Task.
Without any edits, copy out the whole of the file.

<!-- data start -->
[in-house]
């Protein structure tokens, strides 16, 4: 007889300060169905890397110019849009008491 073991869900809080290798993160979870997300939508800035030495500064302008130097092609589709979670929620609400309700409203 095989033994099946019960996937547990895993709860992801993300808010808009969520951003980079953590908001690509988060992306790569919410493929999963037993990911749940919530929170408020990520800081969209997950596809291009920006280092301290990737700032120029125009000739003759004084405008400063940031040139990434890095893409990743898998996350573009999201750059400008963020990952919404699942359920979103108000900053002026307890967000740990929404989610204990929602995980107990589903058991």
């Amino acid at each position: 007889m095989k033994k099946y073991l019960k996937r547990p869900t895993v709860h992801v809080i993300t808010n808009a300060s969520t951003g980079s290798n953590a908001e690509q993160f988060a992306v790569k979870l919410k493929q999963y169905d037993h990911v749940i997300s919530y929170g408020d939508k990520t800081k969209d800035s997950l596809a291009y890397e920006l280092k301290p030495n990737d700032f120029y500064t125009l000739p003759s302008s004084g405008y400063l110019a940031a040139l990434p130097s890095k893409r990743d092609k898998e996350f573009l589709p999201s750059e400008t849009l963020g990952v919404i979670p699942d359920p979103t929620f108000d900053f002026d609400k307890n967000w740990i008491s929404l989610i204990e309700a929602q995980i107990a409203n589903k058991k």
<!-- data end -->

[in-house]
């Protein structure tokens, strides 16, 4: 007889300060169905890397110019849009008491 073991869900809080290798993160979870997300939508800035030495500064302008130097092609589709979670929620609400309700409203 095989033994099946019960996937547990895993709860992801993300808010808009969520951003980079953590908001690509988060992306790569919410493929999963037993990911749940919530929170408020990520800081969209997950596809291009920006280092301290990737700032120029125009000739003759004084405008400063940031040139990434890095893409990743898998996350573009999201750059400008963020990952919404699942359920979103108000900053002026307890967000740990929404989610204990929602995980107990589903058991």
């Amino acid at each position: 007889m095989k033994k099946y073991l019960k996937r547990p869900t895993v709860h992801v809080i993300t808010n808009a300060s969520t951003g980079s290798n953590a908001e690509q993160f988060a992306v790569k979870l919410k493929q999963y169905d037993h990911v749940i997300s919530y929170g408020d939508k990520t800081k969209d800035s997950l596809a291009y890397e920006l280092k301290p030495n990737d700032f120029y500064t125009l000739p003759s302008s004084g405008y400063l110019a940031a040139l990434p130097s890095k893409r990743d092609k898998e996350f573009l589709p999201s750059e400008t849009l963020g990952v919404i979670p699942d359920p979103t929620f108000d900053f002026d609400k307890n967000w740990i008491s929404l989610i204990e309700a929602q995980i107990a409203n589903k058991k």